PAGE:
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Scott Paton reveals his seasonal hero ingredient and shares a few tips on how to prepare it at home
Hung pheasants

Scott Paton, head chef of Àclèaf in Plymouth, reveals his seasonal hero ingredient and shares a few tips on how to prepare pheasant at home

Not enough people eat pheasant, which is a great shame because it’s delicious, great value and a sustainable meat. As the cost of living continues to rise, the game bird is a brilliant swap for chicken: you can get a free‑range, organic pheasant for around £4, which is at least half the price of the chicken equivalent. They’re abundant in the South West, so it’s also an easy way to reduce food miles.

How to source pheasant

Pheasant comes into season around mid‑October, but it’s best to wait to source one until after the first frost as, by then, the birds will have fattened up for winter.

You should be able to buy them at your local butchers or good farm shops. Some butchers hang the birds, which results in a gamier meat, but I prefer a less powerful flavour so I cook them fresh.

When I worked at The Jack in the Green near Exeter, after service the local gamekeepers would drop in around 100 pheasants which we’d swap for a good few glasses of whisky. We’d prepare them that evening and have them on the menu the next day.

How to prepare pheasant

Ask your butcher to prepare the pheasant as plucking feathers can get messy. For first timers, I wouldn’t recommend cooking a whole bird as it’s tricky to stop the meat drying out. Instead, ask for the breasts, thighs (deboned) and any trimmings.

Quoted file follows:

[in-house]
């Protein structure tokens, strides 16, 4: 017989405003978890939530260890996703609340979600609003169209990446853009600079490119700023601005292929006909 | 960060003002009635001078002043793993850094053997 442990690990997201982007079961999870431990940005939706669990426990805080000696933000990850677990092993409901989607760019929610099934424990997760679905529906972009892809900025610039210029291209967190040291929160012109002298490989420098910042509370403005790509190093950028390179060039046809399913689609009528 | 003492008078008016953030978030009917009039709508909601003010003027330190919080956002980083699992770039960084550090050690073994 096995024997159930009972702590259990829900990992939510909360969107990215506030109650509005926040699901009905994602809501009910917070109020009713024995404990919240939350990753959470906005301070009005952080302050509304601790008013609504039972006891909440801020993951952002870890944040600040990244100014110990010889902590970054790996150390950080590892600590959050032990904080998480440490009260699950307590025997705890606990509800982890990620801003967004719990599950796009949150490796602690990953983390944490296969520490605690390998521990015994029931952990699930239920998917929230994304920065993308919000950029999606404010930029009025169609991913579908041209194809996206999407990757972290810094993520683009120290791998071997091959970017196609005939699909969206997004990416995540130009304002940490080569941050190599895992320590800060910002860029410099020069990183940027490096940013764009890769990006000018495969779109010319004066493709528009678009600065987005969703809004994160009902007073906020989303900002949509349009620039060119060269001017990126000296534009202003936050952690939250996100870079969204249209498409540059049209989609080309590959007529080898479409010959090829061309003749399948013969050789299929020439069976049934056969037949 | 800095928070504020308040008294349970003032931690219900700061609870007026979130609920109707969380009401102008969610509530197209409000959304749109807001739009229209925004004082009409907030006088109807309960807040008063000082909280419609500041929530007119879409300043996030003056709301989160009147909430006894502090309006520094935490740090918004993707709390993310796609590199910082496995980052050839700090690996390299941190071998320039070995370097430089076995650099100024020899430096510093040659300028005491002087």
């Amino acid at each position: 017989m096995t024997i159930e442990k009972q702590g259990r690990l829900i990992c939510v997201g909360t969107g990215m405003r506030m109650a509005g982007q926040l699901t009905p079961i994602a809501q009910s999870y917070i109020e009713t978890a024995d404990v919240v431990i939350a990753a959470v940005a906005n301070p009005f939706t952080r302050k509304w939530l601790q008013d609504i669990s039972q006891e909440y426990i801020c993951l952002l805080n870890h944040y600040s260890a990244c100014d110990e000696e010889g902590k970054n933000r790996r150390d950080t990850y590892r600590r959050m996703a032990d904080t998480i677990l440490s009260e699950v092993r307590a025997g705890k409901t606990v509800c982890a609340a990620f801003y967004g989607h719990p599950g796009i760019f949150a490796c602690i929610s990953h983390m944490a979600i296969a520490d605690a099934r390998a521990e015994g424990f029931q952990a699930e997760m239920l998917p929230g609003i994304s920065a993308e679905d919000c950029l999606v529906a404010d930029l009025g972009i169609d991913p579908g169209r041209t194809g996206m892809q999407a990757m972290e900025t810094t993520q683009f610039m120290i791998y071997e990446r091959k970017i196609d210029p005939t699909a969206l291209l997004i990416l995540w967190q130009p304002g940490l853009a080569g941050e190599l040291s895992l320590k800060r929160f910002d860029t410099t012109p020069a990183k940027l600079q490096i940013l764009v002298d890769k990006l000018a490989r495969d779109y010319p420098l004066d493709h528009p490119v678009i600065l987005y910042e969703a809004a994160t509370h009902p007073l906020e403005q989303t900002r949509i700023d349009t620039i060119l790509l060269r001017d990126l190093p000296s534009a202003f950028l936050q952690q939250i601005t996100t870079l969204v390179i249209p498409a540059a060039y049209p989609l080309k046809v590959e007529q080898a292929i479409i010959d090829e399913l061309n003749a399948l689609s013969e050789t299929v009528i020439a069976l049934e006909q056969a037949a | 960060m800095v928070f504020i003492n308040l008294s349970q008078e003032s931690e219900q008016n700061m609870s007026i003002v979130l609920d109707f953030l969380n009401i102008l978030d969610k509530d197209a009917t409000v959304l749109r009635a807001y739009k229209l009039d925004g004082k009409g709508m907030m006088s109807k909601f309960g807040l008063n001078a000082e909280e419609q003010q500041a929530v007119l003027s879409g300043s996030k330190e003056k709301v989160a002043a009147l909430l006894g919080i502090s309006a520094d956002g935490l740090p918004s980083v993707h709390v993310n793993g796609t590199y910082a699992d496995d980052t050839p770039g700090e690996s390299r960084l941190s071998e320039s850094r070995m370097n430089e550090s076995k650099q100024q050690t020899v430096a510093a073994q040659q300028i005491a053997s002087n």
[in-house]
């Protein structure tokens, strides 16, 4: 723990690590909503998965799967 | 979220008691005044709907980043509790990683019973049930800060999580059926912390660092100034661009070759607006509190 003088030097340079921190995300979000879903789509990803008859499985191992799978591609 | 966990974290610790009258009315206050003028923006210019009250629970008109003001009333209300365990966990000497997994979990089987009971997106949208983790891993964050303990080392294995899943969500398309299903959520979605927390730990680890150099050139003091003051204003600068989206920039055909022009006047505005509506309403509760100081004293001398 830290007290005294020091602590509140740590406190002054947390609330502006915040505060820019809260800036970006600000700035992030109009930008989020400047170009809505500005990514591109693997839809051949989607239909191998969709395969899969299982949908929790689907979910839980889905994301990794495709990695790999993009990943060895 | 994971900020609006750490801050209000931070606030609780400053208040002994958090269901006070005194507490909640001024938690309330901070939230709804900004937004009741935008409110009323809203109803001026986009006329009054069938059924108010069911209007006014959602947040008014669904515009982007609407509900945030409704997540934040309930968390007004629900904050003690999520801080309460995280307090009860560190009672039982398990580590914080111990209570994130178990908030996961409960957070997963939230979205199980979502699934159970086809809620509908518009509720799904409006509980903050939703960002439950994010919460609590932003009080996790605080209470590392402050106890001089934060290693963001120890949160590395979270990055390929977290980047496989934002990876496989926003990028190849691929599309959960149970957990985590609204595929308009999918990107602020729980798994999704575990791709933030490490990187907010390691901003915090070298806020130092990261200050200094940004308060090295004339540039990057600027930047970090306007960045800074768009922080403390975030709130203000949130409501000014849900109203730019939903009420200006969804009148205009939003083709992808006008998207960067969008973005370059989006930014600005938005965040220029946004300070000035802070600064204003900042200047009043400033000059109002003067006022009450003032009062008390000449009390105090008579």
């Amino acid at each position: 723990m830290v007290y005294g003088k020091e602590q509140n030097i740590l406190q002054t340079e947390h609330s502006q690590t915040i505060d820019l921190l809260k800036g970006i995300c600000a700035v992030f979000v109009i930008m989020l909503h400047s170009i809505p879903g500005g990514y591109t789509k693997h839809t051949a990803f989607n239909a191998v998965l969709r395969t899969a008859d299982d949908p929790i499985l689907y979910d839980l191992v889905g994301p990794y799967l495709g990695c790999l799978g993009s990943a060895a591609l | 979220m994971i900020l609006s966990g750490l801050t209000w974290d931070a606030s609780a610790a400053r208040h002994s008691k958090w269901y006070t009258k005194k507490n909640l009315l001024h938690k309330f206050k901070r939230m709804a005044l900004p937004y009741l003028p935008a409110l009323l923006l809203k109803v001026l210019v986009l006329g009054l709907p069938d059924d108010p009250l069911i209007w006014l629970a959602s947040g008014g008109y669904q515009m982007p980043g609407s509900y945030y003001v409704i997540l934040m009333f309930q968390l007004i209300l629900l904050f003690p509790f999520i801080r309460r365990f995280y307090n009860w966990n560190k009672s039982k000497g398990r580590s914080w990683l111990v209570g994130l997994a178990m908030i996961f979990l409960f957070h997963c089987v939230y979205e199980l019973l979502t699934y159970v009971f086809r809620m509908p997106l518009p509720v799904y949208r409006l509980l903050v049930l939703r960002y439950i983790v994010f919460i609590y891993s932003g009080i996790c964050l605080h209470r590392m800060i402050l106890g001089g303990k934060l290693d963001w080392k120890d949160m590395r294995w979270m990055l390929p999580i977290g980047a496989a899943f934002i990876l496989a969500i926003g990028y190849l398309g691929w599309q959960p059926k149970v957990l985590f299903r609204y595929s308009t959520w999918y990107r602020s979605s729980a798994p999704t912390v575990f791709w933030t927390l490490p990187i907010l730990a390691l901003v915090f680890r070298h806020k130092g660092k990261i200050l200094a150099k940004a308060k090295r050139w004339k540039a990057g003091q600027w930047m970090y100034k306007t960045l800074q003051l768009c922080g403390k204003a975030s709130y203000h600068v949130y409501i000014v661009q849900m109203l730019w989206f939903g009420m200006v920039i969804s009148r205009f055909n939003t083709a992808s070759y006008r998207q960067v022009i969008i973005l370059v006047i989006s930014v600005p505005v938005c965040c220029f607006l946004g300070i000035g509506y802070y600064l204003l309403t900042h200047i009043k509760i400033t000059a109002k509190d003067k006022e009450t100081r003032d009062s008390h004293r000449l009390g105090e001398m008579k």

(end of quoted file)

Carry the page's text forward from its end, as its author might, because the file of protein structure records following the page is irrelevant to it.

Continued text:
How to serve pheasant

Pick up some delicious local sausages while at the butchers and use them to stuff the thighs – you can also use the trimmings. Poach the stuffed thighs and then serve them with the pan‑fried breast (see below) and a whisky and mustard sauce.

Fry the breasts in a hot pan with some butter and aim for a very slight blush in the centre – this should only take a minute or so on each side as they’re generally quite small. It’s most important to leave them to rest for a while before serving.

I’ll be doing something similar at Àclèaf this winter. I’ll flatten out the breast like a schnitzel, layer it with the thigh meat, homemade pheasant sausage and oats. I’ll roll that up and then poach and roast it. It’ll be served with lentils flavoured with pancetta, pheasant bones and fresh herbs.

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Indy Cafe Cookbook Volume 2

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